Ernie sold his claim and later found work hauling wood on the Warm Springs Reservation. A sawmill had moved to some timber on the hill east of Combs Flat School. It was here that Ernie met Lyrle Breese, who was teaching at the school. Lyrle's mother, Ora Breese, also taught at the same school.
"After having met Lyrle, he went back to Eugene, Oregon, to work, driving a gravel truck for his brother, but it did not take him long to realize he needed a wife," said Crystal.
Ernie returned to Prineville and married Lyrle on Sept. 1, 1928, at the home place on Combs Flat. They went back to Eugene so Lyrle could finish her second year at Normal School in Monmouth. Jyrle Van was born there in 1929. In 1931, the family moved to Sisters, where Ernie had a job hauling logs to a mill in Bend.
When that job ended, the family moved back to Prineville. Ernie had several different jobs—and by this time they were squarely in the Great Depression. One of the jobs was for the Civilian Conservation Corp at Rager Ranger Station—where they camped until it grew too cold and had to move into town into a house the Breese family owned.
Crystal's second sibling, Ramona, was born in September 1934. At this time, Ernie heard about a small place up Mill Creek for rent. So, he gathered up Van, Ramona, a few milk cows, and a few head of Herefords. They also had chickens, hogs and a few sheep. They farmed and milked cows living on what money their cream brought in.
While there, Crystal's third sibling, Janice, was born in May 1937.
"There were quite a few adventures while living on Mill Creek," indicated Crystal. "Just after I was born, the owner of the place had lost his job, so he needed his home back."
She came on the scene in May 1939. Immediately afterwards, the family moved to the Pilot Butte Herford Ranch into the big house, which is alongside the Ochoco Highway, to work for Grandpa Ralph Breese.
"I remember a few things while living in the big house," she recalls. "There was a good-sized woodshed near the house and a lane out to the big barn. Back in those days, the lane seemed like a great distance, but it wasn't really. Ernie would saddle up Nellie, a gentle horse, and tie her inside the woodshed as he went out to work."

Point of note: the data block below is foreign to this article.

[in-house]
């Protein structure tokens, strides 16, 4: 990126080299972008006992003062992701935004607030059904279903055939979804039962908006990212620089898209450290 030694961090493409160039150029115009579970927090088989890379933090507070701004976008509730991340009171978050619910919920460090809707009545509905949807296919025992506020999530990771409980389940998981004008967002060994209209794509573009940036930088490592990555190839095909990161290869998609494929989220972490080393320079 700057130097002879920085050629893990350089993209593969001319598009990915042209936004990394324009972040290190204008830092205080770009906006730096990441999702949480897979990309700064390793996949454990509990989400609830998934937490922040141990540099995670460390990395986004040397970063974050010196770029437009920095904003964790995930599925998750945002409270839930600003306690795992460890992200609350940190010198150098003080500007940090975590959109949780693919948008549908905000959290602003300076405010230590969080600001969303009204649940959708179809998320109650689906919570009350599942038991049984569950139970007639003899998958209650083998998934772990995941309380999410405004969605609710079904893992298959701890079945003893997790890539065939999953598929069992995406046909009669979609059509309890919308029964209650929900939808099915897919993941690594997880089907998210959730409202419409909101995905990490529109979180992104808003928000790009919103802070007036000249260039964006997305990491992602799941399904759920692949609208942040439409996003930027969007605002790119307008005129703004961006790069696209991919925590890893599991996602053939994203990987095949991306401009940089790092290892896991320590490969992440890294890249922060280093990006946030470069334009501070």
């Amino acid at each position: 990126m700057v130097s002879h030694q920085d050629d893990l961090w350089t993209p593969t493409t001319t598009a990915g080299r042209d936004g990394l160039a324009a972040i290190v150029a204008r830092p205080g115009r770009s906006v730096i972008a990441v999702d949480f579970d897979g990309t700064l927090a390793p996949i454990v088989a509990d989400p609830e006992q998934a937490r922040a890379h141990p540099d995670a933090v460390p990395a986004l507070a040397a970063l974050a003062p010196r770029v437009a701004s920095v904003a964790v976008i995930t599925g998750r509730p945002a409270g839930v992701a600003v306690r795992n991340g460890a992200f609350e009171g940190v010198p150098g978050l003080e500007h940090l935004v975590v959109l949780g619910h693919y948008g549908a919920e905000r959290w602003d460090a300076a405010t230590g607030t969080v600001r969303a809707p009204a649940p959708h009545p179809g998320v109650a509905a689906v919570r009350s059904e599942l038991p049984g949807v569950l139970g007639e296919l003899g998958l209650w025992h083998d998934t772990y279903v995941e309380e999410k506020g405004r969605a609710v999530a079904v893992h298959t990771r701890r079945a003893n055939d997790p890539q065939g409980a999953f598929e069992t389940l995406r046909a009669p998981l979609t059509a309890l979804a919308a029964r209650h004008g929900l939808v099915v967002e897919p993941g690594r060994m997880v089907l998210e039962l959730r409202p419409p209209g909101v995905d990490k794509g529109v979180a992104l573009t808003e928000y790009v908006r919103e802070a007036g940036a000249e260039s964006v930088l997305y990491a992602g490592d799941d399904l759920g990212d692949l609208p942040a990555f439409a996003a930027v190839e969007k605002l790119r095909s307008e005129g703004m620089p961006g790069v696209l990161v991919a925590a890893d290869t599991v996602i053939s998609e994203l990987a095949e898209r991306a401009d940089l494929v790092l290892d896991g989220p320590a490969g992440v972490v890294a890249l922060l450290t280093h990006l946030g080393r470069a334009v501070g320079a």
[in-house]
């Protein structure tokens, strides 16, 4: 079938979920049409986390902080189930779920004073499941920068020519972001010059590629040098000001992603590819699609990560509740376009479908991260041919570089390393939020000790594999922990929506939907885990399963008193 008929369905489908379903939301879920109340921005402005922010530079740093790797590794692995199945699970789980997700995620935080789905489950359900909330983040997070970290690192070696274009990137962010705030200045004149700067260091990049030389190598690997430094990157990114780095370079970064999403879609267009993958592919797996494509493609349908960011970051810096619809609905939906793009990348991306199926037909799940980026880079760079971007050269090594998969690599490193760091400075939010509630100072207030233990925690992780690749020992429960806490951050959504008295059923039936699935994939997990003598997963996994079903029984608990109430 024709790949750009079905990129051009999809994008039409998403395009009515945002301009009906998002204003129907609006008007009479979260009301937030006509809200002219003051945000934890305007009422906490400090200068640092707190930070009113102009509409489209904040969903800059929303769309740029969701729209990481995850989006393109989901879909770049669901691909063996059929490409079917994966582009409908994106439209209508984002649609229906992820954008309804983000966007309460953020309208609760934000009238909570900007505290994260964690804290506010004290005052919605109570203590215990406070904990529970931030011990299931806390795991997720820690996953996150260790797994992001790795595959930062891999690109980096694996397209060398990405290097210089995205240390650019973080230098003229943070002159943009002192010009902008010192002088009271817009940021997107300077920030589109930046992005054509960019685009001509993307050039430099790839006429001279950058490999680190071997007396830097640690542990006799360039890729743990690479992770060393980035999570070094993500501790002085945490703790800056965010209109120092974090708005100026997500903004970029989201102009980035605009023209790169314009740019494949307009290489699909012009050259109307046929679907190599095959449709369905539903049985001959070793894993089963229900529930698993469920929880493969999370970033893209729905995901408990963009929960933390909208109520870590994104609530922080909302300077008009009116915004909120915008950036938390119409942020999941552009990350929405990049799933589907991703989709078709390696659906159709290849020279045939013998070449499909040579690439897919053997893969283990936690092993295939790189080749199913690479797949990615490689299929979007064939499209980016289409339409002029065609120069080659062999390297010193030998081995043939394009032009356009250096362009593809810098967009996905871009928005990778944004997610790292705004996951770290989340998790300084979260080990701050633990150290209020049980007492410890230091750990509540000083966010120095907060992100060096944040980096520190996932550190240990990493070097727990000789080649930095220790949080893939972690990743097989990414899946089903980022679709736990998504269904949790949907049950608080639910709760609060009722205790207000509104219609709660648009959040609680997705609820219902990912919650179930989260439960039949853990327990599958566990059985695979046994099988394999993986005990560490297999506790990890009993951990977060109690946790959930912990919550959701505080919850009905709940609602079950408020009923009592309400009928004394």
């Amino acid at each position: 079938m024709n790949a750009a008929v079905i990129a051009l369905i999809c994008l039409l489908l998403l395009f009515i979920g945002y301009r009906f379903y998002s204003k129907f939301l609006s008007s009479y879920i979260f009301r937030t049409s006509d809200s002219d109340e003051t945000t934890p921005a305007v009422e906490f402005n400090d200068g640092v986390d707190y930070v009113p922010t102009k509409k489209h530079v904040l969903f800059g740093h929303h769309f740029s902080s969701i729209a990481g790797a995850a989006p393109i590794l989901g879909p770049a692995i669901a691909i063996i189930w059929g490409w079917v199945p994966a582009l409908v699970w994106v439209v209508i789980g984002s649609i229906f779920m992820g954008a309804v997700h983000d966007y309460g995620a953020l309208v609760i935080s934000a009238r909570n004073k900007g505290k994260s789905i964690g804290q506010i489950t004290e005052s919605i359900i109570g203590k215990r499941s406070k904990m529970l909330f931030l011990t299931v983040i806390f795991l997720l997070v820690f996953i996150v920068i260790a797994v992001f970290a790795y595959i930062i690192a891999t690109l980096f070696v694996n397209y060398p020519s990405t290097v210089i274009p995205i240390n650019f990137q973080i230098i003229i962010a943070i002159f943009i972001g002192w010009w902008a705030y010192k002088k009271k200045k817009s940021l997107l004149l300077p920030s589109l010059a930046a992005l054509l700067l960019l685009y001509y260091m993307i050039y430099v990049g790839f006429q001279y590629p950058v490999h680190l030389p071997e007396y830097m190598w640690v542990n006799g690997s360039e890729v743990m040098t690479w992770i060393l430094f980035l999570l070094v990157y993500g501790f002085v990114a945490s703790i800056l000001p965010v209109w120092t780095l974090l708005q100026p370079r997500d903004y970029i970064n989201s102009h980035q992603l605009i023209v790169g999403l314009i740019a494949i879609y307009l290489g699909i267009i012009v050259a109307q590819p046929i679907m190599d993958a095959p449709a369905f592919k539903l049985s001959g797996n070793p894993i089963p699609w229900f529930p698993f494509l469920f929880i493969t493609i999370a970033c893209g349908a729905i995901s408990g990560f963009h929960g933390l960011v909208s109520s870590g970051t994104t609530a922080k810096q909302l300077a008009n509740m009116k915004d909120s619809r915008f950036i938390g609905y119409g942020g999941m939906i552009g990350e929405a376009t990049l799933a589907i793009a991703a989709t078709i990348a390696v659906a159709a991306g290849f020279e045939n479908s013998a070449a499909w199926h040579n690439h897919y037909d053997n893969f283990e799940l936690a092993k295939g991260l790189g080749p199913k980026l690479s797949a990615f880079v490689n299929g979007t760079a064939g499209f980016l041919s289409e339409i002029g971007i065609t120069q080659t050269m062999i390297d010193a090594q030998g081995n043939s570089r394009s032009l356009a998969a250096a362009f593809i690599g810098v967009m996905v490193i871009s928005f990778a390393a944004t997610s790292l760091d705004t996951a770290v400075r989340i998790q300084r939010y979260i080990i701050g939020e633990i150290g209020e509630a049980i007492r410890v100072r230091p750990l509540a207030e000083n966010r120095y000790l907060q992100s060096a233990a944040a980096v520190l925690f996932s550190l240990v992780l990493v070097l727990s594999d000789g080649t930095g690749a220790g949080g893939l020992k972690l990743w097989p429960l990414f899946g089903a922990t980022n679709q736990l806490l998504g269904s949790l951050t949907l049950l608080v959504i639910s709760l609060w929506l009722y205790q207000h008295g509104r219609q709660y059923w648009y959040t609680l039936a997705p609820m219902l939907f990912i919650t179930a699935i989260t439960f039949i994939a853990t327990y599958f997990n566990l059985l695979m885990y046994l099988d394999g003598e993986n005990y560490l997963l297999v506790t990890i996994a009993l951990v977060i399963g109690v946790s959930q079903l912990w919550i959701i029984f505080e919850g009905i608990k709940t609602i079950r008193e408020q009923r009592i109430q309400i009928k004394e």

Of course, she and Janice would ride Nellie up and down the lane all day. They spent a great deal of time playing in the hay loft in the barn. Sometimes, Chub and Duke, the work horses, were also tied there.
"If the horses were not there, we could slide down the hay mow," Crystal said. "We got a chance to ride on the hay wagons when haying started and would sit on Chub and Duke while they were lifting the hay on the stack, using a Mormon derrick and Jackson fork."
Crystal indicated that she was told she was a very fussy baby when any of the aunts or other women would try to hold her.
"But if a man was around to hold me, I was just fine," she added. "There was always hired men that ate meals with us to hold me."
In 1943, Ernie and Lyrle bought the first Arabian colt and had him shipped from Boulder, Colorado. This 2-year-old stallion, Rishan, was the first registered Arabian to come to Central Oregon. Ernie and Lyrle's horses were known for their good dispositions and versatility.
After Ernie had the horse broke, Janice and Crystal were allowed to ride him.